John: Yeah, thank you. You know, we have 48 acres of land in the bay next door. I wanted to do something different. When I lived in Asia, I loved the original concept of Aman Resorts, that sort of 30-bedroom item. My favorite resort in North America is the Post Ranch in Big Sur. I think it's memorable. I remember going there, and Mike Post when he created didn't knock down any trees. I wanted to create something that was future-focused, environmentally-centric but real. And so we built 15 tents in 48 acres of land. There is no transaction. We have removed all the transaction. You don't check in. You don't check out. There's no televisions in the room. There's no children. There's no menus. There's no signing. We have a shaman on the management team. We haven't knocked down one tree when we built it. There is no plastic. There is no chemicals. We have our own organic farm. We work with a company called Source Water out of California that have these panels - a bit like solar panels. They extract the humidity from the air, so the entire water drinking program is exclusively 100% from the air - 90% solar panels. And having about 35 experiences that you can do when you're actually there, so everything is essentially built around you. Ideal for buyouts, for incentive groups, for weddings, for spiritual retreats on an individual basis, for people just to go there. It is an extension of Punta Mita brand as opposed to an extension of the Four Seasons brand, if that makes sense.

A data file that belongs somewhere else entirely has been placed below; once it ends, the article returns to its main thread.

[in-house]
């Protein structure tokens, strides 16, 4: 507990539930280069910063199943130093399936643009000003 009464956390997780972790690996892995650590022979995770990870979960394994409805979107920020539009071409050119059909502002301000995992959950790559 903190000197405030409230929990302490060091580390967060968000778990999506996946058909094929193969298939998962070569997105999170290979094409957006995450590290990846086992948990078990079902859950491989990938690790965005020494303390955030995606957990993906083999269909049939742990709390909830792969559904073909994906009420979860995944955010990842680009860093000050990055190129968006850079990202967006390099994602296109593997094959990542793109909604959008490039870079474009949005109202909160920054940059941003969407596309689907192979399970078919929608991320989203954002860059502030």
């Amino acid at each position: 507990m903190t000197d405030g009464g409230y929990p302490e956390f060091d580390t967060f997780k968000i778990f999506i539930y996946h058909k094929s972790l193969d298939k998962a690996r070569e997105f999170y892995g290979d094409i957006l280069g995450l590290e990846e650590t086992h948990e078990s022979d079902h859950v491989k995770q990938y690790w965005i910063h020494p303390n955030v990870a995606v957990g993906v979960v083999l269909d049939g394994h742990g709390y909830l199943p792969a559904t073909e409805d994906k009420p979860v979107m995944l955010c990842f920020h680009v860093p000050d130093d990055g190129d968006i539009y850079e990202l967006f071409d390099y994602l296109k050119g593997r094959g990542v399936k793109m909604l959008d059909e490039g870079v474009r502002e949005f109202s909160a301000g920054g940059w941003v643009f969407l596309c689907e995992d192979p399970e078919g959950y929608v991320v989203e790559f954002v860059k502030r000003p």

John: It's about really just extending and making it so "of the earth," involving all the local shamans who came in and gave us their blessing before we broke ground and being totally respectful that we do not own land; we are merely temporary custodians of it. And the more spiritual a land space is, the more you need to embrace the truth and the authenticity of that. We opened it in December. It's had absolutely rave reviews with people who've already come back three times. It's a life-changing experience that really there's very few other places in North America and the world where you can experience it.
Justin: That's amazing. And I truly love the inspiration of the community and the space that the property resides - and the ocean, the land, the people, and the culture. So, John, I just want to thank you again so much. You are a true visionary in the industry, and we really appreciate you taking the time to share some of your insight with us this morning. So I appreciate it!
John: Thank you so much for allowing me to be here, and looking forward to getting you back down to Punta Mita when you can finish doing your tequila tasting class!
Justin: Absolutely! I can't wait to get back down there.
John: Ok, big hugs to everyone.